Let's Talk Positive Reinforcement Part II

Update Tuesday, May 3, 2011 at 6:20 PM.
Dalam topik book learnin'

And tonight I get the chance to write my "training" post! See Part I here.
WARNING: I am very prone to stupid errors, so if you note some (Jen, I'm looking at you) or have a question involving continuity etc, please please point it out so I can address and/or change it.

In this installment, I am going to give a brief overview of a few points on positive reinforcement and how it relates to operant and classical conditioning. Secondly, I will discuss why some people choose to use positive reinforcement more heavily than other types of training and conditioning.

Everyone remembers the old story of the dog and the bell and the salivation right? Or you may remember it more commonly as "Pavlov's dog." Classical conditioning is used a little in positive reinforcement training when we discuss the "bridge." Another thing you may all have heard to some degree is "clicker training" right? It's most commonly heard in association with dogs. The whistle that a marine mammal trainer uses when his or her animal completes a behavior is just another form of that same tool. The word "good" can also be used with children or animals, but in animals especially, it can not be as clear. This is called a bridge in that it bridges the behavior desired to the reward promised. It's a little different from Pavlov's bell for a few reasons, but we will get back to the bridge later. (remind me if I forget. ;-)

Positive reinforcement falls under the umbrella of Operant Conditioning. In fact, the different methods of reward and punishment I will be discussing are all part of Skinner's work here. And basically that's what it concerns - increasing or decreasing a desirable or undesirable behavior through different means of reward and punishment. Most positive reinforcement trainers will use a little of all these methods, but will rely mostly on positive reinforcement.

NOTE: A reinforcement technique is used to INCREASE the probability of a desired response occuring again. A punishment technique is used to DECREASE the probability of an undesired response occurring again.

The 4 techniques used are (and some of this will be review)
1. positive reinforcement (adding something to the environment)
2. negative reinforcement (removing something from the environment)
3. positive punishment (again adding a punisher)
4. negative punishment (removing something as a punisher - ex. taking away tv privileges)

All of these techniques can be used in some measure to gain desired behavior. However, it takes skill and knowledge to use any of them well. Many trainers prefer to rely heavily on positive reinforcement, and this is one reason. Positive reinforcement training itself comes with a whole tool box of techniques and ideas that aid in its implementation. It takes a while to perfect. Using the others takes just that much more. Negative reinforcement involves removing something undesired after the completion of a behavior in order to reward that. With a skittish animal, that could simply be your presence. But it is complicated to even explain let alone execute. So that is why many steer more in the positive reinforcement direction.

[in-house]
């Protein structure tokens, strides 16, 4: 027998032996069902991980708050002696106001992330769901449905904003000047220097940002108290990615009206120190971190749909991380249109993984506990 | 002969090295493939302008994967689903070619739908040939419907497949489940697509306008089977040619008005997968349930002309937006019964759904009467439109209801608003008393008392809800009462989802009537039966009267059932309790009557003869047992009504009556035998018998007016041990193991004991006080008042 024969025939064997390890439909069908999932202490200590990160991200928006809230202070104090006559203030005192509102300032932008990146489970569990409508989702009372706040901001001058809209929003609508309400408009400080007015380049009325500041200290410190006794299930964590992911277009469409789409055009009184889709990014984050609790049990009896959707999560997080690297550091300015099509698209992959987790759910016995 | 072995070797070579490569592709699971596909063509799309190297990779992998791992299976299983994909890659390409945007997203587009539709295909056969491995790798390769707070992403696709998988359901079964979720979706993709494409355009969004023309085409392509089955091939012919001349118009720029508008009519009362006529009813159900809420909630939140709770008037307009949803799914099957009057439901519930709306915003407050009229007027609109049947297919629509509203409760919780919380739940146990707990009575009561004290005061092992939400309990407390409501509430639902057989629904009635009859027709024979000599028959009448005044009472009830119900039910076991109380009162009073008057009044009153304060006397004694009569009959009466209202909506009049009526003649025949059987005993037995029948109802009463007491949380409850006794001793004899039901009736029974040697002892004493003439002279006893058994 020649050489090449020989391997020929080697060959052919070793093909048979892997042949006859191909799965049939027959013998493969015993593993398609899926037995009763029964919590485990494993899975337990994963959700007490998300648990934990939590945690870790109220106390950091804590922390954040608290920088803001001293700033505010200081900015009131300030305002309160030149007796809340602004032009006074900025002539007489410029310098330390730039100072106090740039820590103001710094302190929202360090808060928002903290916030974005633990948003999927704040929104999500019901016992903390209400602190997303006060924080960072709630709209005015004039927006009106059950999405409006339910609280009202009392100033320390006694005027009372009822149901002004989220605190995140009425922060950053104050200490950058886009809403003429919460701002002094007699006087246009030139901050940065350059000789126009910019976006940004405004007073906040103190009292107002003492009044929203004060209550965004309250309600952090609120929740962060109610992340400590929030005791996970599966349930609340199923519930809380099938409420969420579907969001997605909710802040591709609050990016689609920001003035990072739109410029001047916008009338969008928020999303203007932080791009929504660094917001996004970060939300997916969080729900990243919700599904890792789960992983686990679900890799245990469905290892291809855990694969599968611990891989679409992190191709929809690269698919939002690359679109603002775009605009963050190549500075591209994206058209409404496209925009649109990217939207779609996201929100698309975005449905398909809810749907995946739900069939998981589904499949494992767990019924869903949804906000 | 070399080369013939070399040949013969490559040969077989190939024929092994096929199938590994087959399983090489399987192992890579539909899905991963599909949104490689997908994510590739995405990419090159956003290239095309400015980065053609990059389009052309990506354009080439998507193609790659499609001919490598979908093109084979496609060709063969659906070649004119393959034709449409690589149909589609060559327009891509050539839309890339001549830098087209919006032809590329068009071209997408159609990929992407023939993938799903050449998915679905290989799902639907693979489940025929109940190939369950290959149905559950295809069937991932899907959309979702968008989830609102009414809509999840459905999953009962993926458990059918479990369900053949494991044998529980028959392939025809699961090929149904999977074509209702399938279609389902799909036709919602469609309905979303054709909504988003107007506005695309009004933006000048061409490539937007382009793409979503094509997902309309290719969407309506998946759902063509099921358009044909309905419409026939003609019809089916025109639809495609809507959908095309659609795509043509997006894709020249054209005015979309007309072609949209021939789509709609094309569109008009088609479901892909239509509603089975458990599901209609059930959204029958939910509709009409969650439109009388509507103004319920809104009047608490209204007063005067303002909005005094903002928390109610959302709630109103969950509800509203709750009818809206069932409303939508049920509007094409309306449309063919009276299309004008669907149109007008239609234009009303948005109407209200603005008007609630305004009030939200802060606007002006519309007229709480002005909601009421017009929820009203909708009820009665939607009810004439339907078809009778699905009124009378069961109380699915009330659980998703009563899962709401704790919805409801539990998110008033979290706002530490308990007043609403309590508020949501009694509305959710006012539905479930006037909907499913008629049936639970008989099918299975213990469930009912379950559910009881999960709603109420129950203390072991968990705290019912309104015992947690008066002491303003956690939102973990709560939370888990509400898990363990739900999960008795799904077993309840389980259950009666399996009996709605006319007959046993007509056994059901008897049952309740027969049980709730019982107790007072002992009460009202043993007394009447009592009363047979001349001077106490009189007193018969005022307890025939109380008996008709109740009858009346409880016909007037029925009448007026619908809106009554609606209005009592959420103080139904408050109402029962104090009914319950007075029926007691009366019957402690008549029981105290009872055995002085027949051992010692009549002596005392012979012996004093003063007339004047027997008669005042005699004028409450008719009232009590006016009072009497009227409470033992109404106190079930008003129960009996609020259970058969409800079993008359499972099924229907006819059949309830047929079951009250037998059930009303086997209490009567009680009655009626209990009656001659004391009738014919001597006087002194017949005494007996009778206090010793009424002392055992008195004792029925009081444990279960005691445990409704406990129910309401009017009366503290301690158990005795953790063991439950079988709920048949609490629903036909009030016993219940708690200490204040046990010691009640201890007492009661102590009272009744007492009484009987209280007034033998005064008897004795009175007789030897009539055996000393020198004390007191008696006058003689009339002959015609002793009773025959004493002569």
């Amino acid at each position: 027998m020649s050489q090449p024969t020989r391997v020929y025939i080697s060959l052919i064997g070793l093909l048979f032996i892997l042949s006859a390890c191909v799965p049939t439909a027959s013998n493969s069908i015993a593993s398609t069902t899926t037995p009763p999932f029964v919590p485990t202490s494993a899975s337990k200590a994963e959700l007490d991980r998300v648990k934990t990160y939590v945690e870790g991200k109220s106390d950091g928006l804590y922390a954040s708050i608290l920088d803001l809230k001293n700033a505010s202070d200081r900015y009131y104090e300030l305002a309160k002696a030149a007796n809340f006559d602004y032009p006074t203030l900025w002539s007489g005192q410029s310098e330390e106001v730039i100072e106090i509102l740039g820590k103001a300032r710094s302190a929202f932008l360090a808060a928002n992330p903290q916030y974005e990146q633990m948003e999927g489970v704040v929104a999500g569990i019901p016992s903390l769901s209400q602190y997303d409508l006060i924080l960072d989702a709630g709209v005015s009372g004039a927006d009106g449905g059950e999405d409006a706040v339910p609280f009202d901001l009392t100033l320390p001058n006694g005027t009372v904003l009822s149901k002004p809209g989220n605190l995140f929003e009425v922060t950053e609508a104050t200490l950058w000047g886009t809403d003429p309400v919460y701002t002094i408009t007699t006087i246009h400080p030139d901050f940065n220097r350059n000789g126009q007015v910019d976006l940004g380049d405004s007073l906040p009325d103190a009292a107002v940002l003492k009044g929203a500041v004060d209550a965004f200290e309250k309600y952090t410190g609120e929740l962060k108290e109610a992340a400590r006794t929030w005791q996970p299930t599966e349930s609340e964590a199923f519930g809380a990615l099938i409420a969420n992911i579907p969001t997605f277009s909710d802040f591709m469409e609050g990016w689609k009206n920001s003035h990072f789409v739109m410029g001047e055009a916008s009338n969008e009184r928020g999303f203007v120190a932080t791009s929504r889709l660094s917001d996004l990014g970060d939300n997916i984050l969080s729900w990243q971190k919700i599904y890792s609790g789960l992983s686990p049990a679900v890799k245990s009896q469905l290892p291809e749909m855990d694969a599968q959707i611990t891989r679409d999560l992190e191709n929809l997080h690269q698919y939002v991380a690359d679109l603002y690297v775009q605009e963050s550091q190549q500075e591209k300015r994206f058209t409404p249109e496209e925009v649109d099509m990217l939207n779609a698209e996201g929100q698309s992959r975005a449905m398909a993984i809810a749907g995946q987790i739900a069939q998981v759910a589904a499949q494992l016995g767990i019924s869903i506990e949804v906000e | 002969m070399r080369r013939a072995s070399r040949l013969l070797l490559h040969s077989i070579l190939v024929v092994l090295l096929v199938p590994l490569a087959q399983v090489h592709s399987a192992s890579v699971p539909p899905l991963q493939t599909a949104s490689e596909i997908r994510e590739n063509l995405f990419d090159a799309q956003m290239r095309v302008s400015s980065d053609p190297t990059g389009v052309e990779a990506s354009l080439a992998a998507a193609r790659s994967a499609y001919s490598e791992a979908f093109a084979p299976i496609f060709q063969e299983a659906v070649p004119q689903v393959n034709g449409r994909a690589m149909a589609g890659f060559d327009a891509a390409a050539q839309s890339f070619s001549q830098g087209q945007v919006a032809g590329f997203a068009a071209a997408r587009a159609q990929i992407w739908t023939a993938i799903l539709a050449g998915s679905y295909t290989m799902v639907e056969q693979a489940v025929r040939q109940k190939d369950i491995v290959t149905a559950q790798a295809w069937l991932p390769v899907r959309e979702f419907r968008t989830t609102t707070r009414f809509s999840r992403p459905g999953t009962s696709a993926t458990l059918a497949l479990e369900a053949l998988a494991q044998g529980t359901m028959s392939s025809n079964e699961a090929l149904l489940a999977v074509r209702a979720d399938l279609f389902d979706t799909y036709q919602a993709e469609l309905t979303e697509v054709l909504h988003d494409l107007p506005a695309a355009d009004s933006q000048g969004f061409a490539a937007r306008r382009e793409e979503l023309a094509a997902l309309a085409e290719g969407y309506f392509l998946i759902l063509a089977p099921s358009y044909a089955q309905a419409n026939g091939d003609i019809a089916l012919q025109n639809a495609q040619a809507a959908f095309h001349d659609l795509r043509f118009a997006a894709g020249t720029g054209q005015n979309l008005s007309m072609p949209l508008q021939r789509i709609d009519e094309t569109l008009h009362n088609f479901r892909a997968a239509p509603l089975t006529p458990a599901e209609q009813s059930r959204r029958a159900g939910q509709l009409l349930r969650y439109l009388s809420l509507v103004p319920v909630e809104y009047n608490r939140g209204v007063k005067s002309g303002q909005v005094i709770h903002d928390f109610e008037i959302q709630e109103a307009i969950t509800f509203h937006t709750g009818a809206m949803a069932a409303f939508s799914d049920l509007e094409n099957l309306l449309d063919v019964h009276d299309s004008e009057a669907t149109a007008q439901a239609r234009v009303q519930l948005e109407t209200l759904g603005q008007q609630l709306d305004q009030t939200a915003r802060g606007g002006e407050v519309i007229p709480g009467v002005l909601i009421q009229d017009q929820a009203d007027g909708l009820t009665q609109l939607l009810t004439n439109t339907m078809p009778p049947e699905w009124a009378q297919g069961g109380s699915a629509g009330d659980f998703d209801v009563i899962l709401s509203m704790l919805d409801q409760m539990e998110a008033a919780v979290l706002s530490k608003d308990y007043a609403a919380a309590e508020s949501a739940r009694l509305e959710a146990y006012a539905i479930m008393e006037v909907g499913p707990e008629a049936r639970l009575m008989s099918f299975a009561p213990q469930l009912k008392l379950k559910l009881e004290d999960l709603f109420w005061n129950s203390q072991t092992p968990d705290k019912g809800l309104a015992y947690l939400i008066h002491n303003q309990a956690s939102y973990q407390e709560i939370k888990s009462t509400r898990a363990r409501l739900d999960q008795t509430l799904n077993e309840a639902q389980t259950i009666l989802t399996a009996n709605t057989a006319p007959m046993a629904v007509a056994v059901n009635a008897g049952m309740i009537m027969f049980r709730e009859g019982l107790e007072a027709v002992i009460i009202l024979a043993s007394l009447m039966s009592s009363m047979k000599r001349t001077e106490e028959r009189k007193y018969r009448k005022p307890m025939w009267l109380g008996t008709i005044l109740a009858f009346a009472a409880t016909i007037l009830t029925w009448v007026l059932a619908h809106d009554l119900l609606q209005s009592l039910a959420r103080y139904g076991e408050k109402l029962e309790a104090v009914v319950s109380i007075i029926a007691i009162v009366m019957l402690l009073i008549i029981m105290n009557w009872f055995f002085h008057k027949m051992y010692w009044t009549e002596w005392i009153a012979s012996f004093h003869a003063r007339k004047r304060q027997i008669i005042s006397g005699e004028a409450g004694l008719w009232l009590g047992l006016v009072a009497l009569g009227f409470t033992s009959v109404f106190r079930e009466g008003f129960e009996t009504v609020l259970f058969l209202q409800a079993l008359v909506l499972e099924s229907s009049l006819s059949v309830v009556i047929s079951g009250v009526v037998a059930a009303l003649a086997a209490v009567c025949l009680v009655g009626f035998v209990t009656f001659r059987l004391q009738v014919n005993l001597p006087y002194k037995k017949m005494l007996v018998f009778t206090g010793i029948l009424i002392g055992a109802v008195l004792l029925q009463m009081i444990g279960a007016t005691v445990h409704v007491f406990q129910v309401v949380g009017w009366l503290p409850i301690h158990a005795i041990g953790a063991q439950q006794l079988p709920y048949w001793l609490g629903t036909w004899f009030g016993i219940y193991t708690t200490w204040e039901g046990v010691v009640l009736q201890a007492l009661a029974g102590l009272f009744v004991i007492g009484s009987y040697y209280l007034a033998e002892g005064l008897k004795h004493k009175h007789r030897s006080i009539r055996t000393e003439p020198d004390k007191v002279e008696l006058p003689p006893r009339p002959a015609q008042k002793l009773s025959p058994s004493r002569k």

As for the punishments, there are a few reasons why reinforcement (in my opinion and according to experts who use it) is a more desirable approach if it's possible. (and it usually is).

  1. A subject will only work as hard as it needs to to avoid a particular punishment. For reinforcement (if it is truly a good reinforcer for that individual), a subject will work above and beyond what is asked with often much more spectacular results.
    Ex) You may have been punished for staying out past curfew. Let's say your curfew was 9pm. If you came in at 9:05, you were yelled at and couldn't go out for a week. No reinforcement was given. How often did you come in early (say 8:30? 8?) - I'd hazard not often. It was probably usually at best 8:50 unless you were very nervous. Now let's say you were given the keys to Mom and Dad's car for a a day for each minute you were early, and you discovered this every time it happened (whether or not punishment was added for lateness). You would probably have rolled in a bit earlier when you needed those keys right?